In letter, Northam announces resignation as Virginia governor

According to the resignation letter, Northam will step down as governor and transfer the governor’s mansion to the lieutenant governor who accepted the post in Northam’s stead. Northam’s decision comes after the controversial statue…

In letter, Northam announces resignation as Virginia governor

According to the resignation letter, Northam will step down as governor and transfer the governor’s mansion to the lieutenant governor who accepted the post in Northam’s stead.

Northam’s decision comes after the controversial statue removed from a public park in Charlottesville last month. The statue of Confederate Gen. Robert E. Lee was taken down from the city’s Emancipation Park and placed on private property on a larger plot of land. The move was made despite the outcry of local residents.

While calling for the statue’s removal, Northam had also maintained that he remained an “honorary member” of the Sons of Confederate Veterans.

A rally supporting the statue later took place outside the governor’s mansion, and Northam also was forced to defend himself during a debate.

“I abhor racism and the evil that fueled the confederate movement,” Northam told state lawmakers at the time. “We must all work to make Virginia a more welcoming place. I believe that discrimination of any kind is unacceptable.”

Despite the heightening political tensions over the past month, the Confederate battle flag was not raised at Thursday’s event. Instead, the attendees were given t-shirts reading “Virginia Unites,” the official slogan for the rally.

Northam thanked his family, supporters and fellow politicians for their help in his decision to resign.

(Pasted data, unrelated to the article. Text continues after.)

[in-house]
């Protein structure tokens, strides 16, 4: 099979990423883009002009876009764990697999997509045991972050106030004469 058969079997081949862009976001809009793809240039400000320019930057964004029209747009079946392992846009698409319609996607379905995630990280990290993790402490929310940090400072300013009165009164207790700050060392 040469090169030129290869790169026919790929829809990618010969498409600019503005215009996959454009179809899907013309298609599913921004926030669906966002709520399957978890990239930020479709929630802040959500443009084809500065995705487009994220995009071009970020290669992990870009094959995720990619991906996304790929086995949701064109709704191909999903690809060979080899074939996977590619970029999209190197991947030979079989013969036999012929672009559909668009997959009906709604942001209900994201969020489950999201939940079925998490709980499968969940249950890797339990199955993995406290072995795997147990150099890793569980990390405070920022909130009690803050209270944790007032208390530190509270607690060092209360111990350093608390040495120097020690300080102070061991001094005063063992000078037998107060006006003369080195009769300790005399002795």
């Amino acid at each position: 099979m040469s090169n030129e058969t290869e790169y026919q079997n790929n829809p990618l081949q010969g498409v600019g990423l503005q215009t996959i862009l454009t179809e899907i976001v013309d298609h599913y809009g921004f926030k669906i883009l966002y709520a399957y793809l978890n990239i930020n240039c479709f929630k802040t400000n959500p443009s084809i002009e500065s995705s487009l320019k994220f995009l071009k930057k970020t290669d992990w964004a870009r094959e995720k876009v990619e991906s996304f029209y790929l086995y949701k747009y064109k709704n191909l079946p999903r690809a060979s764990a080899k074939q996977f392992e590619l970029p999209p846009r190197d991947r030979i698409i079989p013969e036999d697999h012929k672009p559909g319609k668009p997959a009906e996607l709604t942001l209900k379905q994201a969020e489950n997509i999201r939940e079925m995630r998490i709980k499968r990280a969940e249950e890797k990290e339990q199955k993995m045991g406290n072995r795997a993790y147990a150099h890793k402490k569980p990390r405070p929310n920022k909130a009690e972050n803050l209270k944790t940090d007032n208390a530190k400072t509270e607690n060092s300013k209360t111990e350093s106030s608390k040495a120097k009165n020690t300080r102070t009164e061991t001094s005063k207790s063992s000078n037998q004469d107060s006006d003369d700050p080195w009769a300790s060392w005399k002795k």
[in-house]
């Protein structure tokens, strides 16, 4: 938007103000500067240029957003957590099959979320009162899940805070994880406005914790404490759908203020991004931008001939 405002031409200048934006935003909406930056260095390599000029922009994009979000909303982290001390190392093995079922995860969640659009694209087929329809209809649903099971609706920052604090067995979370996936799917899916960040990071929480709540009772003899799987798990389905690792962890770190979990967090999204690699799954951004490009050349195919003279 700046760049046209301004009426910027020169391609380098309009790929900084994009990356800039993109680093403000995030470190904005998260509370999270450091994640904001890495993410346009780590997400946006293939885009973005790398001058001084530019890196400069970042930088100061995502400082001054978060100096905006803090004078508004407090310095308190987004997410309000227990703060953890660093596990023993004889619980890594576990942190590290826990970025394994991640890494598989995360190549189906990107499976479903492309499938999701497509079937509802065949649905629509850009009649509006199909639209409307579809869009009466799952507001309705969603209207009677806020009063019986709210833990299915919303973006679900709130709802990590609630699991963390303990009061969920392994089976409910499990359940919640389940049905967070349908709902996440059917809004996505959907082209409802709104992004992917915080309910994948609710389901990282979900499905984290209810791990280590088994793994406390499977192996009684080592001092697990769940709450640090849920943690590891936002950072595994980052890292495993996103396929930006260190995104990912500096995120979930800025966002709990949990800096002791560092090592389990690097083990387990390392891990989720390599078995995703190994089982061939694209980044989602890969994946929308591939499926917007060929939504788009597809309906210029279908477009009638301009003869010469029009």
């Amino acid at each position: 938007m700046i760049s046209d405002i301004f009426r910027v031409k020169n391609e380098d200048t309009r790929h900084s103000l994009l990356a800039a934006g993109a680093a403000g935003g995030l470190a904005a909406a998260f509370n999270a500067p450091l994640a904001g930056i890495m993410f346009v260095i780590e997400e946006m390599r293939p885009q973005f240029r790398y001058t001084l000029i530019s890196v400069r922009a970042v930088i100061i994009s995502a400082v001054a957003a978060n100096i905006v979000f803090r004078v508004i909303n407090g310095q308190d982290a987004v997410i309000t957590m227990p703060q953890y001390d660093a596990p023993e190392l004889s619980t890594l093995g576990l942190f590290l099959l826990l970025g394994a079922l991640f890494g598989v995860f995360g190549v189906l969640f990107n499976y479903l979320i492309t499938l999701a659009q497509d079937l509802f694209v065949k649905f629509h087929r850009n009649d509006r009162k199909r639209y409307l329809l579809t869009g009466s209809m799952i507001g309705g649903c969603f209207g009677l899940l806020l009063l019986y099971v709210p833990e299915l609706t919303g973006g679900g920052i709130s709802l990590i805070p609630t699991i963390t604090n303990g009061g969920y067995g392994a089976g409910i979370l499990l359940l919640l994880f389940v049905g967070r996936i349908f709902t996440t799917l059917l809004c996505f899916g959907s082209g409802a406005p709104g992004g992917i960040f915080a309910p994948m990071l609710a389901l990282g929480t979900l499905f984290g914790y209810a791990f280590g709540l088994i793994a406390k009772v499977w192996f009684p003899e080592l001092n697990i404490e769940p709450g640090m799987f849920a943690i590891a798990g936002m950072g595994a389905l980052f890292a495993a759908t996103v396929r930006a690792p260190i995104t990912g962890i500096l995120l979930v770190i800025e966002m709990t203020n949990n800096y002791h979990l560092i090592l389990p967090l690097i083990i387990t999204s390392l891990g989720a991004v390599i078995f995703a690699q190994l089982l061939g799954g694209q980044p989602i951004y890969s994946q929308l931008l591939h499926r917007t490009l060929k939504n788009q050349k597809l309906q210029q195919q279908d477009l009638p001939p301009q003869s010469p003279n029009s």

“I am honored to serve as your governor,” he wrote. “I will continue to fight for the values you hold dear, the values that make Virginia a beacon of hope for people across the globe, and a beacon of inspiration for those who share Virginia’s proud history and heritage.”

Virginia Attorney General Mark Herring, also a Democrat, made a splash in the media Monday with his own admission that he once wore blackface at a 1980 party.

“I have the utmost respect for the men and women who have served in the armed forces and their families. They have my profound gratitude for all they do to keep us safe, protect our liberty, and keep us resilient,” Herring wrote. “For over 30 years, I have been honored to be a teacher and counselor at James Madison High School, and we are one of the finest schools in Virginia.”

“I wear my heart on my sleeve, and I have shown that in my career and in my life. Since coming to Richmond, I have sought to model my public service after this deeply honorable tradition,” Herring wrote. “As we begin a new chapter, my primary responsibility will be to ensure that the dignity of every person is upheld, protected, and celebrated.”

In his resignation letter, Northam also outlined steps he plans to take to begin a healing process and move forward. Those include making a donation of $50,000 to a “unity fund” that will provide financial support for the victims of the “Unite the Right” rally and their families.

Northam also plans to select a new Chief Medical Officer and address health disparities in Northern Virginia, where Northam used to serve as lieutenant governor.

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